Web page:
The Holiday Delayed my Latest Betrayal
Wow, how’s that for a title? Sounds ominous! And, I guess, that’s kind of fitting given the events that take place in this first part of chapter 4 of Betrayal’s Hands.
T’leren strode down the road away from the city. She’d never before felt such freedom. The day was bright, the sky clear and blue with a faint wind that cooled her skin, and the world lay before her with its multitude of choices.
An hour later, she decided that she was a fool, sitting on a rock at the side of the dusty road to remove her shoe. A blister had formed on her heel and her legs ached.
“I don’t believe the cobbler meant these shoes to take this punishment.” She spoke aloud, though no one was around. Staring morosely at her shoe, she tried to decide what to do. Finally, she came to her conclusion, slipping off her other shoe, and tying them together by the ribbon laces. Slinging them over her shoulder she stepped back onto the road. With the dust already coating her toes, she set off again.
It still seemed a wonderful thing, this freedom of action and purpose. As she contemplated her new world a village came into view. Villages this close to the city were all large and in good repair, and each boasted an inn to house travelers who came from far away and wished to spare the expense of city inns. T’leren entered the outskirts of the village, drawing the occasional odd look from the villagers for being a well dressed single female alone.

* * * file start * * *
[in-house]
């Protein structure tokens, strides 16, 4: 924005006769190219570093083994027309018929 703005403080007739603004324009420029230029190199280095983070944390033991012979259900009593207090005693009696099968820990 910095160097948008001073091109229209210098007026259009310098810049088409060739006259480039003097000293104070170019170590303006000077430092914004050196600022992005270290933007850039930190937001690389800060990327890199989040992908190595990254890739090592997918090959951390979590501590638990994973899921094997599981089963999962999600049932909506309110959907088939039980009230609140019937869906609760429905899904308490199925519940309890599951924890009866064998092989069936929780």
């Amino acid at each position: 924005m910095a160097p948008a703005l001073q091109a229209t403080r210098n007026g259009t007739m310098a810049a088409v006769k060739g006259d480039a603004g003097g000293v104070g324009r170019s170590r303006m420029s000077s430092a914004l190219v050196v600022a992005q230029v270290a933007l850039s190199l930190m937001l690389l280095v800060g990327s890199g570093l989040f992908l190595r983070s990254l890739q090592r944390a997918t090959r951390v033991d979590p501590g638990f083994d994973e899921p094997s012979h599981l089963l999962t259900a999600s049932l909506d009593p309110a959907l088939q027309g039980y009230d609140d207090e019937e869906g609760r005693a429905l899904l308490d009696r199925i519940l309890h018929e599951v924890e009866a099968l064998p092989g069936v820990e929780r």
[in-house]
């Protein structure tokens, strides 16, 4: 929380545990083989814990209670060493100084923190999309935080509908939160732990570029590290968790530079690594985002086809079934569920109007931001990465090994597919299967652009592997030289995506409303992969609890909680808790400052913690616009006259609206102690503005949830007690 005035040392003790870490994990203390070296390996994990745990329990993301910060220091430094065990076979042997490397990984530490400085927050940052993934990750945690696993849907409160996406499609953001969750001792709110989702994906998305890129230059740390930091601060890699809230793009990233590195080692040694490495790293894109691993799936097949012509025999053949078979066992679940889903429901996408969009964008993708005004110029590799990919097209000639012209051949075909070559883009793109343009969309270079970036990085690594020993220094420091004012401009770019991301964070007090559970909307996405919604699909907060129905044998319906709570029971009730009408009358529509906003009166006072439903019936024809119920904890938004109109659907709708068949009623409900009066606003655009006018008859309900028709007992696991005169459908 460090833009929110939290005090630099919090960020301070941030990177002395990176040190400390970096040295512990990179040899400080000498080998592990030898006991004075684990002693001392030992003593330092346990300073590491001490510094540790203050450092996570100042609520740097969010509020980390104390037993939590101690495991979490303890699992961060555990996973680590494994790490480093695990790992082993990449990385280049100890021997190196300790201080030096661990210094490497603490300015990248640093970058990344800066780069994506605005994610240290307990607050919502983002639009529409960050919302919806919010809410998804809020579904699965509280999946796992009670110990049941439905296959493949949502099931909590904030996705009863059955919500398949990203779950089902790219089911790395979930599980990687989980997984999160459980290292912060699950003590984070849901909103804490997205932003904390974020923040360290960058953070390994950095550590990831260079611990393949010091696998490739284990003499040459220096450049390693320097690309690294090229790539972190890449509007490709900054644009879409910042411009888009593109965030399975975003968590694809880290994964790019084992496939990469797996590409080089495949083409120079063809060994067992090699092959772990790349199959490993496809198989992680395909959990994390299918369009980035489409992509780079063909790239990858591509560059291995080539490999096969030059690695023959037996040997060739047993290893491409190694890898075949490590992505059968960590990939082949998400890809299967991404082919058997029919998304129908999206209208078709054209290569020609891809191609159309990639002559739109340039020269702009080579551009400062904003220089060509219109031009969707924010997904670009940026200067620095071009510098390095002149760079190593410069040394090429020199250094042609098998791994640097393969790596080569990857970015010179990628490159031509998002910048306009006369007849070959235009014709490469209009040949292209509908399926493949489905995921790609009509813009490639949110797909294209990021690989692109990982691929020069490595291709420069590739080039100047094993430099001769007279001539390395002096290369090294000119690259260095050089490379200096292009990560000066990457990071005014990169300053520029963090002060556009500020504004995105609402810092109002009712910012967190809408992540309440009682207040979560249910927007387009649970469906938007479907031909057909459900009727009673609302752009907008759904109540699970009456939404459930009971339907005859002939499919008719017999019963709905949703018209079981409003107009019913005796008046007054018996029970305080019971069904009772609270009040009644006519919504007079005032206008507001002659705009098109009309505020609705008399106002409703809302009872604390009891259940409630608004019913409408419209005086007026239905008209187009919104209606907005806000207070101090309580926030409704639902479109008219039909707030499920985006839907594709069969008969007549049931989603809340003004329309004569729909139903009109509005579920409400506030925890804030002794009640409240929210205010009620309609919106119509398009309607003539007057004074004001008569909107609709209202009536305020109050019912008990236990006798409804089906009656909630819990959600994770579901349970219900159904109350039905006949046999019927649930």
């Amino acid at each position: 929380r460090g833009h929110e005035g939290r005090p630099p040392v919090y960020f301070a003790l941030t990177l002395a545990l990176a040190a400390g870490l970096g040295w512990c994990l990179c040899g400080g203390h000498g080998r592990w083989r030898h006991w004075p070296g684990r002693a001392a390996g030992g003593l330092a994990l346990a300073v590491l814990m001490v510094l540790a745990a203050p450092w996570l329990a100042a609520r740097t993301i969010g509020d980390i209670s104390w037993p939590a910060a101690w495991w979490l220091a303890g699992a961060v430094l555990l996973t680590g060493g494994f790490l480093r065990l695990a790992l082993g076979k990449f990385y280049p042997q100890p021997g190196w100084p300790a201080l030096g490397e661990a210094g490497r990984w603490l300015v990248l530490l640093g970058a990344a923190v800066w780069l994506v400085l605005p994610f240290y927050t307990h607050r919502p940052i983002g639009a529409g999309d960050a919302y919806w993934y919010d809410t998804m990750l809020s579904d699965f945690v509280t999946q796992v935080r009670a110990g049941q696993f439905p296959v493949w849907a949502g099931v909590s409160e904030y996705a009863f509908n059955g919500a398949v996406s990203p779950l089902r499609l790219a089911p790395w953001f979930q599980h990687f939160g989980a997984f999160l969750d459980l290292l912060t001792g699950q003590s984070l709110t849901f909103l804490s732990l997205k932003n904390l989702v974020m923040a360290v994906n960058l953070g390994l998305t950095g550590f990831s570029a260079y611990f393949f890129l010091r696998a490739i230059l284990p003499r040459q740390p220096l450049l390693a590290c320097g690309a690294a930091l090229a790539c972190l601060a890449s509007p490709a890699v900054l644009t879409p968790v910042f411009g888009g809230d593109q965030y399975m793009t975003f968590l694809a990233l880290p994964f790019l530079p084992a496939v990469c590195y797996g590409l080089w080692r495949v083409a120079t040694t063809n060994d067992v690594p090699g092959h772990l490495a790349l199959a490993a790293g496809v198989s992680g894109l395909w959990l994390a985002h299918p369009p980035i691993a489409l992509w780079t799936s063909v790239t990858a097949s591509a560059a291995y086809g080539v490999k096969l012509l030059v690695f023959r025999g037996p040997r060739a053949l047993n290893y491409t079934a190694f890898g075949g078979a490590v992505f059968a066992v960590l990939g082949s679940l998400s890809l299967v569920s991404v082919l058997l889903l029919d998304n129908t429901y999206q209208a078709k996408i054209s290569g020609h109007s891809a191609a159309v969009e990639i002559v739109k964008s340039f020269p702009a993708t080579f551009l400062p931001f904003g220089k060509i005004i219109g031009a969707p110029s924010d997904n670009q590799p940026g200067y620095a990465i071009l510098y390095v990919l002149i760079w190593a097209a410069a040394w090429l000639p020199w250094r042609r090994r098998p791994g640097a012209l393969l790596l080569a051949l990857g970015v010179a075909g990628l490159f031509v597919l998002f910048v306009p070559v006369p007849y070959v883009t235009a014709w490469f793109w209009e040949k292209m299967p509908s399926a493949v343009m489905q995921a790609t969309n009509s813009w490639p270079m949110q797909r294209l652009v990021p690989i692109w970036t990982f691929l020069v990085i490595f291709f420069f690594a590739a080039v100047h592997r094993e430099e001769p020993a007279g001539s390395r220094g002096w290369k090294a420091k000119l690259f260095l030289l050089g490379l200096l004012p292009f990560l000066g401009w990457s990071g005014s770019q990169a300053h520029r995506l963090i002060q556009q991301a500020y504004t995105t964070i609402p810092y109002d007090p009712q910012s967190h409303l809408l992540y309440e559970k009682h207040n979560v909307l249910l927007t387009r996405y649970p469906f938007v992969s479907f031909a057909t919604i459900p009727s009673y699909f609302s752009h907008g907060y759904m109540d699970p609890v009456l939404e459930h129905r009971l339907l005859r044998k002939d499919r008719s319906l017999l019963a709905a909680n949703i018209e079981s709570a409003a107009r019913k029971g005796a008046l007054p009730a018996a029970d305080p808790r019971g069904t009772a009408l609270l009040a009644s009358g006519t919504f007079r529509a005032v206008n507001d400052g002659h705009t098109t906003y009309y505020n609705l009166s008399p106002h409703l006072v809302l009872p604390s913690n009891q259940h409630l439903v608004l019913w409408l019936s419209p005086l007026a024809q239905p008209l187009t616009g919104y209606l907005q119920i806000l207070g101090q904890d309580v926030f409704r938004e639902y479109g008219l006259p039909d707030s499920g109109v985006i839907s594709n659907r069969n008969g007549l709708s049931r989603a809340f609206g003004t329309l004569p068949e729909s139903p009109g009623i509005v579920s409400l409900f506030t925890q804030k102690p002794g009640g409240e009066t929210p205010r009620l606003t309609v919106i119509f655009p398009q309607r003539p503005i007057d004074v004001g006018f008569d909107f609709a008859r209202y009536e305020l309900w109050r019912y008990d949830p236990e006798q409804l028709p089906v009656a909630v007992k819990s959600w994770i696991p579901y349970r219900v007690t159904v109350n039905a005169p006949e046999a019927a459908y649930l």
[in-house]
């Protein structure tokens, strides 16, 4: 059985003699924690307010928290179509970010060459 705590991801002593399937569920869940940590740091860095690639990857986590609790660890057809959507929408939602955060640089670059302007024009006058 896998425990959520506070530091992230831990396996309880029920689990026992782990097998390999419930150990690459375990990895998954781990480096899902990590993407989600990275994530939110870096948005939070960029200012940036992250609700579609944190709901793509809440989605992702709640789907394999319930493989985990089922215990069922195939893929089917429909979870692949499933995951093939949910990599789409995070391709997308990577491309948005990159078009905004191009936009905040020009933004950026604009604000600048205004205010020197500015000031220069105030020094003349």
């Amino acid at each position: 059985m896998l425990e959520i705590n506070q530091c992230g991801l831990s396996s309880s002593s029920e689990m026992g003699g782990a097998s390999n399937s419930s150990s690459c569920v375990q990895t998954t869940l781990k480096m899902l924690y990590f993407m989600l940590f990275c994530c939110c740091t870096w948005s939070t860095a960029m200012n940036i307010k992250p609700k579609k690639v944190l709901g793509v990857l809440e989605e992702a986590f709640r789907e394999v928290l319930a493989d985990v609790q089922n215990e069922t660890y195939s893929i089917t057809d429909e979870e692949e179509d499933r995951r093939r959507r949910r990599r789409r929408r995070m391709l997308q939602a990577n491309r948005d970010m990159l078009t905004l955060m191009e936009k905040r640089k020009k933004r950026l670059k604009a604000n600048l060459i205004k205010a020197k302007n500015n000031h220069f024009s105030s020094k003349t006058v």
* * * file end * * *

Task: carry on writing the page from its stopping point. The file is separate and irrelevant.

Entering the dim common room of the inn, T’leren moved to the bar. She quickly drew the attention of the grim looking innkeeper from where he was stocking several freshly cleaned cups behind the bar.
“I would like a meal and a room for the night,” she said, enunciating clearly and respectfully. After all, she was in his world now, even though by all rights she was of far higher station than he.
The barkeep studied her for a minute, a scar on his cheek that ran over across his jaw twitching a little, then shook his head. “No rooms available, miss,” he said.
T’leren felt her lower lip tremble. She took a deep breath and calmed it. Behind the man stood a pegboard with several room keys on it. She looked at the keys and then back at him. He shrugged, “Them’s all reserved, sorry to say.”
T’leren nodded. For a long and precarious moment she considered letting slip who she was, then she would see how fast a room might be made available. Her mouth opened and she spoke, “I see, how far is it to the next town?”